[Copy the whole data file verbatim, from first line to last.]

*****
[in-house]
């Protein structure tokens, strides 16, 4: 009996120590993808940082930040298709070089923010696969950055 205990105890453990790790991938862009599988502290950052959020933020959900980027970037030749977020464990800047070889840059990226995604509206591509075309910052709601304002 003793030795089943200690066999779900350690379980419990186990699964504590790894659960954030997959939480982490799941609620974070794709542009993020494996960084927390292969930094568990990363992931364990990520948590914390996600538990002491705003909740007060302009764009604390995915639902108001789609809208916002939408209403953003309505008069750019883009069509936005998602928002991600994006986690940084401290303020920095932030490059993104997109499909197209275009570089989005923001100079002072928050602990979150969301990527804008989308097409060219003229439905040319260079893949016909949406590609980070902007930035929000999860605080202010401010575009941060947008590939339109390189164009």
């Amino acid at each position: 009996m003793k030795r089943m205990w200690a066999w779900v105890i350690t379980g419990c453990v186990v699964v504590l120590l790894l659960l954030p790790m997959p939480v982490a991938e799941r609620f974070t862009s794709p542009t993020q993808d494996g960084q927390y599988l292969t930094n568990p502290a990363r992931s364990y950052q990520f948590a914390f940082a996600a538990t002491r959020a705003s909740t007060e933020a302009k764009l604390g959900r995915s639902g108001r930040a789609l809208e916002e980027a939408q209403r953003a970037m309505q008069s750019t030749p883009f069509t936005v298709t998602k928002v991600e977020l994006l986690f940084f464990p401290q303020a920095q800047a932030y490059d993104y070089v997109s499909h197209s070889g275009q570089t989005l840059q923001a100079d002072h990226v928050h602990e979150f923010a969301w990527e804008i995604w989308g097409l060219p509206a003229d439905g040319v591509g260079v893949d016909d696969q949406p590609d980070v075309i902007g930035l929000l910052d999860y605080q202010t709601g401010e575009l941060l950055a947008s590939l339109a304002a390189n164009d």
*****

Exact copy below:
[in-house]
């Protein structure tokens, strides 16, 4: 009996120590993808940082930040298709070089923010696969950055 205990105890453990790790991938862009599988502290950052959020933020959900980027970037030749977020464990800047070889840059990226995604509206591509075309910052709601304002 003793030795089943200690066999779900350690379980419990186990699964504590790894659960954030997959939480982490799941609620974070794709542009993020494996960084927390292969930094568990990363992931364990990520948590914390996600538990002491705003909740007060302009764009604390995915639902108001789609809208916002939408209403953003309505008069750019883009069509936005998602928002991600994006986690940084401290303020920095932030490059993104997109499909197209275009570089989005923001100079002072928050602990979150969301990527804008989308097409060219003229439905040319260079893949016909949406590609980070902007930035929000999860605080202010401010575009941060947008590939339109390189164009």
């Amino acid at each position: 009996m003793k030795r089943m205990w200690a066999w779900v105890i350690t379980g419990c453990v186990v699964v504590l120590l790894l659960l954030p790790m997959p939480v982490a991938e799941r609620f974070t862009s794709p542009t993020q993808d494996g960084q927390y599988l292969t930094n568990p502290a990363r992931s364990y950052q990520f948590a914390f940082a996600a538990t002491r959020a705003s909740t007060e933020a302009k764009l604390g959900r995915s639902g108001r930040a789609l809208e916002e980027a939408q209403r953003a970037m309505q008069s750019t030749p883009f069509t936005v298709t998602k928002v991600e977020l994006l986690f940084f464990p401290q303020a920095q800047a932030y490059d993104y070089v997109s499909h197209s070889g275009q570089t989005l840059q923001a100079d002072h990226v928050h602990e979150f923010a969301w990527e804008i995604w989308g097409l060219p509206a003229d439905g040319v591509g260079v893949d016909d696969q949406p590609d980070v075309i902007g930035l929000l910052d999860y605080q202010t709601g401010e575009l941060l950055a947008s590939l339109a304002a390189n164009d």